Tag Archives: mythology

Midwinter Solstice

by Gail Z. Martin

We’ve just come from the midwinter solstice, which is a time of year that has captivated human beings since people began keeping records and noticing the stars.  There’s something very magical about the struggle between day and night at this time of year.  It’s no wonder that the tension between daylight and darkness was retold in epic terms throughout mythology, as a battle between gods and other supernatural creatures.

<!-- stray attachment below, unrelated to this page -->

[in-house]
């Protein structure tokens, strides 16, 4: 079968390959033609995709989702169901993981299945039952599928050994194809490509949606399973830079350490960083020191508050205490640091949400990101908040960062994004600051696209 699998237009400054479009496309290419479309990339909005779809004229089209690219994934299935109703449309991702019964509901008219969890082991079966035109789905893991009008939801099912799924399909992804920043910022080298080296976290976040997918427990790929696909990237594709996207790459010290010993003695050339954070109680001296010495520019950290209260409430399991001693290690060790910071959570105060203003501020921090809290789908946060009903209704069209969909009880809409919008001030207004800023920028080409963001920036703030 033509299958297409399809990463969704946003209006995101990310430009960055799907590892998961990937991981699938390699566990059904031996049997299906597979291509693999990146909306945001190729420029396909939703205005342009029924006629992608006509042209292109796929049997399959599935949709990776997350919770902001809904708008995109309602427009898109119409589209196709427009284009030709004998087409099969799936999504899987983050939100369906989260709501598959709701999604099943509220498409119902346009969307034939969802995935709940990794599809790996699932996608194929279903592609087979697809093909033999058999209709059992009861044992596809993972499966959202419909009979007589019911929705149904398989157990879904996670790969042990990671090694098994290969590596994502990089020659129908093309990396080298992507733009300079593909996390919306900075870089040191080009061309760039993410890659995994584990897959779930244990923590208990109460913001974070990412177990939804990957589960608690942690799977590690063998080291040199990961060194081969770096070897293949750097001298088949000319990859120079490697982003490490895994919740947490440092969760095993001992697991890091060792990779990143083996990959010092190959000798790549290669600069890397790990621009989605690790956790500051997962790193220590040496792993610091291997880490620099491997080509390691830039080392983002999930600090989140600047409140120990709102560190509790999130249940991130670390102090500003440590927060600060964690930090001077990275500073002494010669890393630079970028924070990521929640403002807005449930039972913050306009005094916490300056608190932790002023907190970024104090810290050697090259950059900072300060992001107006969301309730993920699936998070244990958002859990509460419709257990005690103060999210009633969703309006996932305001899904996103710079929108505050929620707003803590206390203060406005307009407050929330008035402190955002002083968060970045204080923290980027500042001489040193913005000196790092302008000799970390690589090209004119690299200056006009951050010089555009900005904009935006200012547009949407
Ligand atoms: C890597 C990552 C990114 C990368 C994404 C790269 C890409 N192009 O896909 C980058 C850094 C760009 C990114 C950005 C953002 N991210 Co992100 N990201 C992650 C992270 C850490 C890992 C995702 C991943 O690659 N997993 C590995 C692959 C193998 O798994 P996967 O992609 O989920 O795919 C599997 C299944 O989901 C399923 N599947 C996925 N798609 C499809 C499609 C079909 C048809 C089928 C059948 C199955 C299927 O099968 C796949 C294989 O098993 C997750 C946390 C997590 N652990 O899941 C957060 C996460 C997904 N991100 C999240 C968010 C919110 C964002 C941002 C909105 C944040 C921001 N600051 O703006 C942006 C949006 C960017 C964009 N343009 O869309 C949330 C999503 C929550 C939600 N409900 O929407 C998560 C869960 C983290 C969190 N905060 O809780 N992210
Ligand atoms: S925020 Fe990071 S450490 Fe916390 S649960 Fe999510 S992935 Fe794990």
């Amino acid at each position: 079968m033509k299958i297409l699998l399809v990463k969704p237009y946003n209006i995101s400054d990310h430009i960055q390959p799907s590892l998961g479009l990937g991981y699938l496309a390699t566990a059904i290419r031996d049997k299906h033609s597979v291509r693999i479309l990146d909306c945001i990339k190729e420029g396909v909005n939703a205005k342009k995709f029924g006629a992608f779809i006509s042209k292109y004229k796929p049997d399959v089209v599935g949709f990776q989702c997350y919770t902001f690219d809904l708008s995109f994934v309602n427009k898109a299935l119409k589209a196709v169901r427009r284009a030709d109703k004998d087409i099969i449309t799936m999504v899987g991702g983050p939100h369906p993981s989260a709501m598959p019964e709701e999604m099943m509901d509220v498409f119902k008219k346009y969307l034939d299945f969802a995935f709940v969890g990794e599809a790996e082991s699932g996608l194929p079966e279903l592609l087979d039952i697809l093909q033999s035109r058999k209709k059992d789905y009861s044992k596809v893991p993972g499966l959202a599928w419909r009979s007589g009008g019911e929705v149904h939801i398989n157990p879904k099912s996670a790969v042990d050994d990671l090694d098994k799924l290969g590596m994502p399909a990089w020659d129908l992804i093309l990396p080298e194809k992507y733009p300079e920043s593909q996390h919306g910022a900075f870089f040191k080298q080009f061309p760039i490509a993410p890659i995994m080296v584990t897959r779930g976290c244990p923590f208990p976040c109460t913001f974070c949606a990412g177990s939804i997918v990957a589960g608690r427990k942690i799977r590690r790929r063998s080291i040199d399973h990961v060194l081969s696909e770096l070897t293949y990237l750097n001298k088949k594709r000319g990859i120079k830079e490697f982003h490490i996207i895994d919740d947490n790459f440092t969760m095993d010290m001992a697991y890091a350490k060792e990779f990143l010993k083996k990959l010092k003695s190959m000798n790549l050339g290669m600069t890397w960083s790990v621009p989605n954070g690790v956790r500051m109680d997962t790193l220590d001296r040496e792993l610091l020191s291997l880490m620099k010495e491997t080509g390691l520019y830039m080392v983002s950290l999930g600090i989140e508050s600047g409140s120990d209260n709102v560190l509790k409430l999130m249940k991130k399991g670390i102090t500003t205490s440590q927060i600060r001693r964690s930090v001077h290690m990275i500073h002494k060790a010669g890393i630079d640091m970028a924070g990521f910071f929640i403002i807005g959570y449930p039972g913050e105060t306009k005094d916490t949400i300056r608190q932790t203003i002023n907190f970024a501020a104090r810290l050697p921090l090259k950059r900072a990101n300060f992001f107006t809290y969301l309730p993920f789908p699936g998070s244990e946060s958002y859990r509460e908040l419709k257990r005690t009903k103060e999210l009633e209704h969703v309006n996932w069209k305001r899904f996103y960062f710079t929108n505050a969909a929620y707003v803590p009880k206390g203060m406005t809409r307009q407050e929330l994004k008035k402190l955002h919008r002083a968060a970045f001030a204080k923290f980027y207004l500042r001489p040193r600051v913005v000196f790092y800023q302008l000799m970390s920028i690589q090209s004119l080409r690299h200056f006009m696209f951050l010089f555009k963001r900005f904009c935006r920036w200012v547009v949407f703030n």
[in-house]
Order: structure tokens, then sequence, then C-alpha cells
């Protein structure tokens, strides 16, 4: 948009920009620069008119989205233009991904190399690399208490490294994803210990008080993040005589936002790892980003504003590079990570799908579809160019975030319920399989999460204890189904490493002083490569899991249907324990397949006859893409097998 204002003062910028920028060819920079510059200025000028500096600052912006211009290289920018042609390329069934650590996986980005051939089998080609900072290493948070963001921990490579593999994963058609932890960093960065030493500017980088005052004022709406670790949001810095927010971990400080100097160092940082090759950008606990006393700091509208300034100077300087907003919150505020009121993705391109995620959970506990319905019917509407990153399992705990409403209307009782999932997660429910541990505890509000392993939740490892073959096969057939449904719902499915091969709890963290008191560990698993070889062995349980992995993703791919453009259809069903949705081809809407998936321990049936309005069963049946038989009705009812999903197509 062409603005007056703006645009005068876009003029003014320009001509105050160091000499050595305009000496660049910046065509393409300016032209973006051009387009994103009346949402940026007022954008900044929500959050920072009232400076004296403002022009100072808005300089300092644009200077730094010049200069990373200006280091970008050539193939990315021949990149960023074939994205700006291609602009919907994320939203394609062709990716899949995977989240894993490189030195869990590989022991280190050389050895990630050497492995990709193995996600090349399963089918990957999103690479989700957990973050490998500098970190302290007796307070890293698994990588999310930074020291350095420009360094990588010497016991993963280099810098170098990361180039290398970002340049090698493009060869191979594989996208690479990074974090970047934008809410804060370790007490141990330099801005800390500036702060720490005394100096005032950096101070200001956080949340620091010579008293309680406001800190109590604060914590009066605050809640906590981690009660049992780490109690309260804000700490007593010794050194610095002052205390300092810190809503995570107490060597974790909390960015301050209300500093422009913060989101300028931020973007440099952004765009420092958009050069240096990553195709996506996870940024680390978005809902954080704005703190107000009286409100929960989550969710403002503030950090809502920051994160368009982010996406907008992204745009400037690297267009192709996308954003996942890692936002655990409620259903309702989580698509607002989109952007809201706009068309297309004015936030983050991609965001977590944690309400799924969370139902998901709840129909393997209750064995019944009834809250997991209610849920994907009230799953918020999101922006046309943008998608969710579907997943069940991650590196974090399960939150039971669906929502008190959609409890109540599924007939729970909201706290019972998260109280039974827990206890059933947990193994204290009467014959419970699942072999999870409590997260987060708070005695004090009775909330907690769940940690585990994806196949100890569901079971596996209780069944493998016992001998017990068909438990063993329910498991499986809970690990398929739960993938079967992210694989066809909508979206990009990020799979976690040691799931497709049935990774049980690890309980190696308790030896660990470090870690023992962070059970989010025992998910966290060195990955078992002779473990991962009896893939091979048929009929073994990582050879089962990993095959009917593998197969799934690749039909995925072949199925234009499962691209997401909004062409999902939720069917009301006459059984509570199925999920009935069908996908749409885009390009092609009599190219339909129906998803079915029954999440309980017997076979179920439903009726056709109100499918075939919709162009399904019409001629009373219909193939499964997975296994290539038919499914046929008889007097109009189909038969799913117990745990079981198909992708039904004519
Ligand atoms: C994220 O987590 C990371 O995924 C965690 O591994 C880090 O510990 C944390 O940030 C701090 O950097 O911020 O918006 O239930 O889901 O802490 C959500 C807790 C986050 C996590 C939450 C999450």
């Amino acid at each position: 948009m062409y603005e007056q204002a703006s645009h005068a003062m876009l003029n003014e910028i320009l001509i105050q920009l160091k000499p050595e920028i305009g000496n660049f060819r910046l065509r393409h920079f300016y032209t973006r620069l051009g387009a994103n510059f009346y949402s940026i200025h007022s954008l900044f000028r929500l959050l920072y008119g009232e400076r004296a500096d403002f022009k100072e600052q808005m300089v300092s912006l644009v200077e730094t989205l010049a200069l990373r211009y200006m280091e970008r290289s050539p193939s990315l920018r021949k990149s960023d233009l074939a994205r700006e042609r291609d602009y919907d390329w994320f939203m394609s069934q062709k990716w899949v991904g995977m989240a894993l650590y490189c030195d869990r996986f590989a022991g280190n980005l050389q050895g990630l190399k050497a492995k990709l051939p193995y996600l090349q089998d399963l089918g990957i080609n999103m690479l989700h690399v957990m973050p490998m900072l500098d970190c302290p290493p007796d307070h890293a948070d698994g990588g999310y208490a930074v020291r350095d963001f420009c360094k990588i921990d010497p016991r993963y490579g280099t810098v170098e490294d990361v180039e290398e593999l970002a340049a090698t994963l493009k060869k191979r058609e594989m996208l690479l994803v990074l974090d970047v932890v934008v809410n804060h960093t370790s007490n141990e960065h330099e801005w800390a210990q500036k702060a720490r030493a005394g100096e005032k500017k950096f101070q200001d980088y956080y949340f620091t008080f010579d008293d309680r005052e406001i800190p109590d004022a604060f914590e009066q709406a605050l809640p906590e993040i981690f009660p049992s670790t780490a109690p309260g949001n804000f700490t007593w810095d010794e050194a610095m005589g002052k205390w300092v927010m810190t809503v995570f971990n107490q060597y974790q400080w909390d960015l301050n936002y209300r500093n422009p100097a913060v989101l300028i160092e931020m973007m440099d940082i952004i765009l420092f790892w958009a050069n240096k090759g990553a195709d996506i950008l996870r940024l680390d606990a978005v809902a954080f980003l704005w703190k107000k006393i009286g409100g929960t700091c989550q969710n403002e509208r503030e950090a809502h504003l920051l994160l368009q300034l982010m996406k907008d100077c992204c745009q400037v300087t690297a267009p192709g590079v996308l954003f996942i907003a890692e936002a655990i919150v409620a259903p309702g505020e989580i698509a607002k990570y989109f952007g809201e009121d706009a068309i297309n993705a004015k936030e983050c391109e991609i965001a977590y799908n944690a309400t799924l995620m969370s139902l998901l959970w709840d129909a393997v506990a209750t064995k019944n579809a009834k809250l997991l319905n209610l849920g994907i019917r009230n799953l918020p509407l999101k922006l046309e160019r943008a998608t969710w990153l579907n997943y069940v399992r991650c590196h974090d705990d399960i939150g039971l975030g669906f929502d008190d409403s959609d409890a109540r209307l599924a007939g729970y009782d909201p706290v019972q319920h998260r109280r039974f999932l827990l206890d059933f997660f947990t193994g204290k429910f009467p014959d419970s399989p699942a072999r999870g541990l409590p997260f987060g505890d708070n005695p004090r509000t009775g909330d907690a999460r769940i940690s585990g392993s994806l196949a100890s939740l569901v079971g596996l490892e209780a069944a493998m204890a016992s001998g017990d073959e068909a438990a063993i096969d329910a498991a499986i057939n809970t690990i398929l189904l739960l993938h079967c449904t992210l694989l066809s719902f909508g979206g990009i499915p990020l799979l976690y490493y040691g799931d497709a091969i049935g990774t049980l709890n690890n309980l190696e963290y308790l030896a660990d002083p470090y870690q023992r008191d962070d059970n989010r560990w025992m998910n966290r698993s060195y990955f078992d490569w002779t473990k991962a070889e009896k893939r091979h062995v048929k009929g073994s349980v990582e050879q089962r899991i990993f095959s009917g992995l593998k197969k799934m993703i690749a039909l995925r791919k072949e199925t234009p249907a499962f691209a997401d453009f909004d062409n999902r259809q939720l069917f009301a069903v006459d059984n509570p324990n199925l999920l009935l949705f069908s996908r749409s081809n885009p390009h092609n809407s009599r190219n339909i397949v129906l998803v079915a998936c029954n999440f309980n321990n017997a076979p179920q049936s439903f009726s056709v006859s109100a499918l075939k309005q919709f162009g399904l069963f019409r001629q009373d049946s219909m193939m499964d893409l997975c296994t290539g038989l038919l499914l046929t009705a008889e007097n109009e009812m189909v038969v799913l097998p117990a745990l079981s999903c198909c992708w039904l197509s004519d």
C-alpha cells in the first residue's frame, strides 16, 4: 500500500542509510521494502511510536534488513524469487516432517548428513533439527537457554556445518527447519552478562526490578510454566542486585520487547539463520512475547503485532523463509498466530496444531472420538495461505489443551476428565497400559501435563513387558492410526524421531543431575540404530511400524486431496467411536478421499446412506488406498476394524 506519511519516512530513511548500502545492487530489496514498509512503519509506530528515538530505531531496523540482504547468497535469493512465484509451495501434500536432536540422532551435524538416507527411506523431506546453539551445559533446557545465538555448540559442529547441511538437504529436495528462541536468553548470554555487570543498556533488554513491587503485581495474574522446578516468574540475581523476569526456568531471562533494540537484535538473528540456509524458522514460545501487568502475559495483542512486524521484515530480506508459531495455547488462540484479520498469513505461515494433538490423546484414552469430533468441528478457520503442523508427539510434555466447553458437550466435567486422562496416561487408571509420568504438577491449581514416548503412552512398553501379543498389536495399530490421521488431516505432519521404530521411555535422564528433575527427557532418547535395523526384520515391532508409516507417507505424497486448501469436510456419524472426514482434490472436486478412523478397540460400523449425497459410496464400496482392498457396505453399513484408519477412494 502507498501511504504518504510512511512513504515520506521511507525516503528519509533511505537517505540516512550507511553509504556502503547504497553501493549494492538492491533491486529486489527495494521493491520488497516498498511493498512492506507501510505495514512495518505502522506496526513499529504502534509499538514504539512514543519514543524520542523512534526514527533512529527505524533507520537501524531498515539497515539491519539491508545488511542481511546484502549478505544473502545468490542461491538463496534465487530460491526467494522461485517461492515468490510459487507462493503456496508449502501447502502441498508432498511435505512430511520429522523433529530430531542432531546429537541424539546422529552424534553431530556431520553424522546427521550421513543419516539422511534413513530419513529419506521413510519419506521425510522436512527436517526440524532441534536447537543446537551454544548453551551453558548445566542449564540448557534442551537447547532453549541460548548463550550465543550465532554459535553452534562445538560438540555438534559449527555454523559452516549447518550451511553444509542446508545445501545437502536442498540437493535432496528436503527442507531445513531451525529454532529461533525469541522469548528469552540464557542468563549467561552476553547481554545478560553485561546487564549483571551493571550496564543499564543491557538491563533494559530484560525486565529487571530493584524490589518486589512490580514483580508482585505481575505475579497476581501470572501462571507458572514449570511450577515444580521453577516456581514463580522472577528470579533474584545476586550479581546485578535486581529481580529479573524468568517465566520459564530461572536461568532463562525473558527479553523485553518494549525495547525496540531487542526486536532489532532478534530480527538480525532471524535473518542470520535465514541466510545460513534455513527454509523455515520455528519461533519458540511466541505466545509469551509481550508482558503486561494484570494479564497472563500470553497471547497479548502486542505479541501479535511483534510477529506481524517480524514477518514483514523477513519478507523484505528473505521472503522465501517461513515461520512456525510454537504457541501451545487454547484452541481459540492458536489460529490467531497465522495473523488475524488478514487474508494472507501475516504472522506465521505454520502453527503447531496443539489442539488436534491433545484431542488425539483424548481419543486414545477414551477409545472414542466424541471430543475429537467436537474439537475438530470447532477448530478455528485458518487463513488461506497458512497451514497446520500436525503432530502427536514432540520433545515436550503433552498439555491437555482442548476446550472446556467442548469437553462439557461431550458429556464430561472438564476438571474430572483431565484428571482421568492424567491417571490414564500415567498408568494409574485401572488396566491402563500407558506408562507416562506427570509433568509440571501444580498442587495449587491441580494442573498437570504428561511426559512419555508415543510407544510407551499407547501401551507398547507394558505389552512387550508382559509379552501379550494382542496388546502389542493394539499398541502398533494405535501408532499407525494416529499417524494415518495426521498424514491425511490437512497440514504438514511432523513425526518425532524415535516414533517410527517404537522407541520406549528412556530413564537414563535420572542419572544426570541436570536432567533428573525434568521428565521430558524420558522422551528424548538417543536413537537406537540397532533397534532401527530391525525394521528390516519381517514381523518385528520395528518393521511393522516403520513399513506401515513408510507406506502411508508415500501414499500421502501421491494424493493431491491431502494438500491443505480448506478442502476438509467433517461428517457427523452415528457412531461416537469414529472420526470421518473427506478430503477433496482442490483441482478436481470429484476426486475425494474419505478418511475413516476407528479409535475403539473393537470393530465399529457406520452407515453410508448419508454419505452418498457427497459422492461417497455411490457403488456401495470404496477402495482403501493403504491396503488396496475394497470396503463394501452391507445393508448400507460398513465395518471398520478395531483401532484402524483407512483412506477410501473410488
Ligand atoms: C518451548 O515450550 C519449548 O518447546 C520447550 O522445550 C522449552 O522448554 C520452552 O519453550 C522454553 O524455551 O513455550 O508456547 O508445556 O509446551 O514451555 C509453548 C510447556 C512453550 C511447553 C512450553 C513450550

So I’m working on reawakening my sense of awe in these dark days of the New Year.  I’ve seen articles that suggest that when we experience something greater than ourselves—call it awe, reverence, mystery—it activates different portions of our brains from what gets used on an everyday basis.  Pretty cool.  I’ve always been drawn toward awe and mystery—if you’ve read my books, you know I like the rituals that are involved with creating a place where magic can happen.  The trick is to create a space where “magic” can happen in the real world—where possibilities can unfold, dreams can take shape, and visions can manifest.  I want to dwell in “luminal space”—the term for the places where the veil between one world and the next is thin.  Liminal space is a place of possibility.  I want to start my New Year’s journey there.

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